The **integrity of the chain of signatures also has to be assured so that it cannot be falsified**. In addition, **processes are required that allow the public announcement of transactions** and that in the last resort, all the participants in the network are in agreement on the history of the transactions. **In short, the security of the beneficiary is based precisely on the public nature of the ownership** (but not, it is important to note, of his identity: the ultimate ownership of pairs of keys is not necessarily accredited),** as well as on the general consensus of the network** that the person who transferred the coin did not do so previously to any other beneficiary. All the necessary processes give rise to the distributed network and software on which Bitcoin is based.

## A *“*Proof-of-Work*” **system*

An iteration of the process begins with the combination in what is called a * block* of the

**bitcoin transactions made during a particular period of time**. Before officially and by agreement including the block in the record or

*official*chain of transactions (the block chain that defines the currency),

**it has to be worked by network nodes called**

**miners****to resolve a computation problem**linked to the connection of this block to the chain, in other words to the last validated block. This problem has to meet the requirements of being relatively complex in computational terms, but with a solution in a reasonable time (let’s say a few days).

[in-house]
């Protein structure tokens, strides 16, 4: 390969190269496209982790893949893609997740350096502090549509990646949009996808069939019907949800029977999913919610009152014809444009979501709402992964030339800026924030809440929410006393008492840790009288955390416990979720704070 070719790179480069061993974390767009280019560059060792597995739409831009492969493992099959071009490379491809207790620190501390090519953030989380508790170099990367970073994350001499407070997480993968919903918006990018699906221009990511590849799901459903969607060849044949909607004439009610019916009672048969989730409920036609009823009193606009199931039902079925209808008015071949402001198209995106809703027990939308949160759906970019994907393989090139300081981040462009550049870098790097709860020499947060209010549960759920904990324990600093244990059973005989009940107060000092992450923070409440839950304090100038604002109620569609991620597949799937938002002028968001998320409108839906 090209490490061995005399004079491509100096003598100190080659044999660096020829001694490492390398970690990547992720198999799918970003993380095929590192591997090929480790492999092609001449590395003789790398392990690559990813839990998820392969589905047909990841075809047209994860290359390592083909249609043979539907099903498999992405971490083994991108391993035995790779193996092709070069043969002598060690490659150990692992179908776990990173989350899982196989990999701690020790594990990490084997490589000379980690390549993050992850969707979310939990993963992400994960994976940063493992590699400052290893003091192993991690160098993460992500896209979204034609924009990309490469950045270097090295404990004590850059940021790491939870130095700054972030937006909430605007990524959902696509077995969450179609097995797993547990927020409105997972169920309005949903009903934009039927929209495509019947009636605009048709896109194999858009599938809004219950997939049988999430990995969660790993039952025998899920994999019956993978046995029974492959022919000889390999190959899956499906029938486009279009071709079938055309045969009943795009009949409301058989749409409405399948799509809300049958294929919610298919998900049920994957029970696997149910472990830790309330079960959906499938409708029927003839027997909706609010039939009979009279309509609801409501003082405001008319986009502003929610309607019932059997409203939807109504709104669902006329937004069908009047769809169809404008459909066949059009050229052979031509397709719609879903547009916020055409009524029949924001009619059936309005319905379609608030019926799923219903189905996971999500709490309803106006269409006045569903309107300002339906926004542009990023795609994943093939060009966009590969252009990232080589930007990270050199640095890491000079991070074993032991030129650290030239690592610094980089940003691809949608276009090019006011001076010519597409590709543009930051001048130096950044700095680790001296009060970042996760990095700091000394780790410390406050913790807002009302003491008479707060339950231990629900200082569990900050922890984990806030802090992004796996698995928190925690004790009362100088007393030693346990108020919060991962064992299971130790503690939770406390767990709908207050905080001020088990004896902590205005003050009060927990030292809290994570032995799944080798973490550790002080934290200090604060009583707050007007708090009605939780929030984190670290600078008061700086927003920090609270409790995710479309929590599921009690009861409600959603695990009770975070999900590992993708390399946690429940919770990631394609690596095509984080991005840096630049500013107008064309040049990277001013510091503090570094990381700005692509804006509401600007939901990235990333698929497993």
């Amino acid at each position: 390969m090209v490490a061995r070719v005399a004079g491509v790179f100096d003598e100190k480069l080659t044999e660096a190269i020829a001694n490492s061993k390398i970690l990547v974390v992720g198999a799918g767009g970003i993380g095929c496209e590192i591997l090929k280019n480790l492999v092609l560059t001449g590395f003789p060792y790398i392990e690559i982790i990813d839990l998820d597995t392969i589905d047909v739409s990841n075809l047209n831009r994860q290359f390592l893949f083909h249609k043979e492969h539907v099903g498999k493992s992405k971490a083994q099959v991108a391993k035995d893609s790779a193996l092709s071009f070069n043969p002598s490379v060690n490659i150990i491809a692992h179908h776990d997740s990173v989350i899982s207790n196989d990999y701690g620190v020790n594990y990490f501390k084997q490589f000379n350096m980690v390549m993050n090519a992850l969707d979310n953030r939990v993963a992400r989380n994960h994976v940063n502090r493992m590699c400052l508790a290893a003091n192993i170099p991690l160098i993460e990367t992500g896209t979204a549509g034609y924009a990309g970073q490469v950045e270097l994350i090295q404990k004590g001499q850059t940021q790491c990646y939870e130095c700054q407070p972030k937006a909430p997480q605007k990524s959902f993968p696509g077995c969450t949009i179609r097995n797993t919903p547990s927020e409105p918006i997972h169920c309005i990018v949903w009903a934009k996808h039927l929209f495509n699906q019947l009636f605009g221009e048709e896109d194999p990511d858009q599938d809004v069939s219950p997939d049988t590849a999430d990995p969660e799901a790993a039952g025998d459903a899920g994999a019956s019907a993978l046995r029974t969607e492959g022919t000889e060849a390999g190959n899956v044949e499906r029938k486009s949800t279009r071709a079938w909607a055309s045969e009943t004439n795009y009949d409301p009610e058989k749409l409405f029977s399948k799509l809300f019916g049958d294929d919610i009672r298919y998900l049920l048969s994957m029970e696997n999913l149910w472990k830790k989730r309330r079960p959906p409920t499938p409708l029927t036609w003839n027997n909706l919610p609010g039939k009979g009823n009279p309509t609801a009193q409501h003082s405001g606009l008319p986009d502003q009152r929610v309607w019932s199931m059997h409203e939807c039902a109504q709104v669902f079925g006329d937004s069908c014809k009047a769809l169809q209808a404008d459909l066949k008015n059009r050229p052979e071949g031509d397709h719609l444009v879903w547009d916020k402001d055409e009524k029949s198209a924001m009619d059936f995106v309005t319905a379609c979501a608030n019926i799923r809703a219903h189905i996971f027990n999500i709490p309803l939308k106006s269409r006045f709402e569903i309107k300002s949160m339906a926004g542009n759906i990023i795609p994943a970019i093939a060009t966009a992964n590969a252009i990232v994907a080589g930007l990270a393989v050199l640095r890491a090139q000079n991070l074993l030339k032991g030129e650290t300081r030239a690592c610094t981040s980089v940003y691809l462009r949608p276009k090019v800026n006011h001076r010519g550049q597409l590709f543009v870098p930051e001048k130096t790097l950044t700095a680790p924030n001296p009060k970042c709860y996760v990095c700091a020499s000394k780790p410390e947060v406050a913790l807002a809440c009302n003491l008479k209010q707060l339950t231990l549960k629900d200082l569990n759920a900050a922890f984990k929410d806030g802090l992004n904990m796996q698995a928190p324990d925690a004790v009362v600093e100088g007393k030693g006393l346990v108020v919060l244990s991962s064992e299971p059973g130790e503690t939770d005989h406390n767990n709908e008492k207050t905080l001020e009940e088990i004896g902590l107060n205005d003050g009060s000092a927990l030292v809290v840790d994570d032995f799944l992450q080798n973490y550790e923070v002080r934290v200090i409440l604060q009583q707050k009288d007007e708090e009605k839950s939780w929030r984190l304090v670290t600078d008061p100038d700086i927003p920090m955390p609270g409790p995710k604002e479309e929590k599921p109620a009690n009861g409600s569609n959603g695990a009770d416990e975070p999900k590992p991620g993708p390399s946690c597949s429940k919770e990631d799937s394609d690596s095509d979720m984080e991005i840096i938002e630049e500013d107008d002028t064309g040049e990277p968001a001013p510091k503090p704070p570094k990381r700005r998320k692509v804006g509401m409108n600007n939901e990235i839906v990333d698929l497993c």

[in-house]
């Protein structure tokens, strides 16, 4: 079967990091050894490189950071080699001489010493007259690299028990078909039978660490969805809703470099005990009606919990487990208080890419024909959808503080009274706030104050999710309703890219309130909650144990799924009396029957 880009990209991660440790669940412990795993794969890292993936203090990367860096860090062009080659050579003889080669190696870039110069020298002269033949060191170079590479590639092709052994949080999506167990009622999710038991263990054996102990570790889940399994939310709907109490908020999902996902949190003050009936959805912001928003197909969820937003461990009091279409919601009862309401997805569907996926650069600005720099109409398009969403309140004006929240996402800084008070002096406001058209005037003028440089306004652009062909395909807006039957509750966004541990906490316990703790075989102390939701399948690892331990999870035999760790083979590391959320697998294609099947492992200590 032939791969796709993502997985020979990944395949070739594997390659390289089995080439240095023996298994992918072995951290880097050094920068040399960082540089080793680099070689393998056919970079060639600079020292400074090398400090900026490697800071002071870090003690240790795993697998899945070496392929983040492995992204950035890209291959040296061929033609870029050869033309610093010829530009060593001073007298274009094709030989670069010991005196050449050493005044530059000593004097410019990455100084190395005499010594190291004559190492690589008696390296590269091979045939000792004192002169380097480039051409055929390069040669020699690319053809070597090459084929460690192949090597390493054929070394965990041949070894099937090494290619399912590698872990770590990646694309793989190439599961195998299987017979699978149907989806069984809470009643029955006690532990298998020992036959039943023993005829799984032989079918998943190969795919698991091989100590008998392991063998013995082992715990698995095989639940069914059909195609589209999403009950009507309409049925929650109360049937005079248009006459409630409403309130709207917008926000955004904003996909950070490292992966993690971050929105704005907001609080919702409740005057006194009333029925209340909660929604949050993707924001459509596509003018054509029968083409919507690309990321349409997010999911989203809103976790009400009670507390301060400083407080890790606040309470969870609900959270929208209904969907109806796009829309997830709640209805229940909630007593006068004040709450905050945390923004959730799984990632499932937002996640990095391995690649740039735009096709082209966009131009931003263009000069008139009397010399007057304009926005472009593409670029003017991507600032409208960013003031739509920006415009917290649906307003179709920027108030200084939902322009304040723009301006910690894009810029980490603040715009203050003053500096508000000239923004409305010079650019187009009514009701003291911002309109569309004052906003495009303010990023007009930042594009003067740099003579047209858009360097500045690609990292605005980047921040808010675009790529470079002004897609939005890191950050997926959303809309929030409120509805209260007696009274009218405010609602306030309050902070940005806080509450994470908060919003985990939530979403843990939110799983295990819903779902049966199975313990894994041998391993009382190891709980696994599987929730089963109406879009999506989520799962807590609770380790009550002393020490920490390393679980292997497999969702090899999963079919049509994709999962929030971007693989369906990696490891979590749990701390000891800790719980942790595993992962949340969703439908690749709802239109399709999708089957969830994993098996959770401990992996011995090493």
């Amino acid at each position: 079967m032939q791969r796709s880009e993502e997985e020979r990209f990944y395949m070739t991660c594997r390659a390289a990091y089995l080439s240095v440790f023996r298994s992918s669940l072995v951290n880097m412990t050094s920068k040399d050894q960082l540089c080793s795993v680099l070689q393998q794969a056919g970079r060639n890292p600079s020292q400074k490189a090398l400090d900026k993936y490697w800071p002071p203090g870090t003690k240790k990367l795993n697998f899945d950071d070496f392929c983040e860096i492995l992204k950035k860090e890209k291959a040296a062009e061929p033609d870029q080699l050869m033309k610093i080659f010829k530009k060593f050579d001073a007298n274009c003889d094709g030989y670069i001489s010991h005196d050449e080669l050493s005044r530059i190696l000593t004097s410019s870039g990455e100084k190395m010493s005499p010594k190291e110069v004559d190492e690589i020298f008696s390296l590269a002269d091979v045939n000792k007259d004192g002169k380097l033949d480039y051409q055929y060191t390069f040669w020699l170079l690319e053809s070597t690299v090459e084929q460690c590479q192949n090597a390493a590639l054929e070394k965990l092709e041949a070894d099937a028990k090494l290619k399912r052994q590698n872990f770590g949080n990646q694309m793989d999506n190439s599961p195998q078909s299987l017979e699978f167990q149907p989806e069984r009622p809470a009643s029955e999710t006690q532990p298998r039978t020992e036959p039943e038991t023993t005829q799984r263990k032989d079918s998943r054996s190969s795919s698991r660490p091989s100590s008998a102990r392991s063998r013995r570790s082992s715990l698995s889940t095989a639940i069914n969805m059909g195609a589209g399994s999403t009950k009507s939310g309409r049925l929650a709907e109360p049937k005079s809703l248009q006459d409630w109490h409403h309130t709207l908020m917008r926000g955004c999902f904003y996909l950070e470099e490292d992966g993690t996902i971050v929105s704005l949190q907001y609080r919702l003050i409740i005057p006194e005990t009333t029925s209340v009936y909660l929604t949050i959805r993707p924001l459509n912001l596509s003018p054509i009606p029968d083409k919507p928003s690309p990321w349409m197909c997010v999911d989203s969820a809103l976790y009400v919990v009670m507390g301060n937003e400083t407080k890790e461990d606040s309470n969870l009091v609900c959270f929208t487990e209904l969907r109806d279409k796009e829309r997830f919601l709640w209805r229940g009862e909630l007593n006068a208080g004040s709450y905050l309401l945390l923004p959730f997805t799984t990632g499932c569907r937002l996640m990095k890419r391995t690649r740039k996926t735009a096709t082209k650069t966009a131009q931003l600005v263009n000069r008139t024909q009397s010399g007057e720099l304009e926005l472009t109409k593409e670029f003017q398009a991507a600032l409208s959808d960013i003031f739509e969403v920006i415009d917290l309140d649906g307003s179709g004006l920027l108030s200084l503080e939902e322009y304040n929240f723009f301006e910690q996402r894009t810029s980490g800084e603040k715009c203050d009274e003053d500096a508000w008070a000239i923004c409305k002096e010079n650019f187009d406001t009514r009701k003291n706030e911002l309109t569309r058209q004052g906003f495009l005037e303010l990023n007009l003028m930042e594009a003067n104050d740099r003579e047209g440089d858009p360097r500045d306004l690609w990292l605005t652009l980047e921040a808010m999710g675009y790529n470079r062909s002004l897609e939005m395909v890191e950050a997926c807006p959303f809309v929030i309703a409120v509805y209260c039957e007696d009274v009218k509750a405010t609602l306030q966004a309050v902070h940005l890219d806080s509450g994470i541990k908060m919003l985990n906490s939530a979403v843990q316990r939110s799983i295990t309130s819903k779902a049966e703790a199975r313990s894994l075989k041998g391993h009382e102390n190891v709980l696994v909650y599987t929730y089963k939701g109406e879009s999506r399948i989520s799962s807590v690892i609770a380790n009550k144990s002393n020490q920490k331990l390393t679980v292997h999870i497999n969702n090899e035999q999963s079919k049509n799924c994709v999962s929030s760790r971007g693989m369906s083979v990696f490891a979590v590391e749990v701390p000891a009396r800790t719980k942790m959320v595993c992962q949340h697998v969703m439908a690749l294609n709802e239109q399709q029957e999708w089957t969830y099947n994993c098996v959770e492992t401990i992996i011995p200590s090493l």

This mechanism is called *Proof-of-Work** or **PoW*, and is based on **adding to each new block a field containing a** *hash* that is formed by adding an additional chain to the content of the same field of the previous block; so that, after obtaining a new *hash* on the link of the chain, it begins with a specific number of zeros. This is a work of brute computational force that adds different arbitrary chains until the solution is found by chance, for which **the miner nodes compete to be first.** As there the computational power in the network grows, this work is becoming increasingly more complex through the simple solution of requiring increasingly more initial zeros to the *hashes* that are searched for, so that the addition of blocks to the chain remains at a relatively stable rate (one block every 10 minutes approximately).

**The main objective of the PoW is for the chain resulting from the update of the transactions to resistant to attack**: anyone who wants to forge the chain by modifying its blocks has to resolve the computational problem on the modified blocks competing against all the rest of the network, which is working on non-falsified blocks. The problem is further aggravated by the possible existence of subsequent blocks, which must also be the object of Proof-of-Work, as **each ****hash**** of each block is interrelated with the previous block** This competition against all the network of *honest* miners makes forgery statistically improbable unless a computational power is used that is comparable to the rest of the network.

**Once the computational problem is resolved the block is added to the chain.** It is clear that the *block chain* grows as transactions increase, and finally after the addition of the block, the result will be submitted to all the nodes in the network for their agreement. By convention, we agree that this chain is, in short, *the* coin.

**Agustin Isasa**

**Bibliography**

*Bitcoin:**A Peer-to-Peer Electronic Cash System*, S. Nakamoto, 2008,- https://bitcoin.org/en/bitcoin-paper (the Latin American translation is technically better than the Spanish)
- Source:
*Bitcoin: A Peer-to-Peer Electronic Cash System*, Satoshi Nakamoto, 2008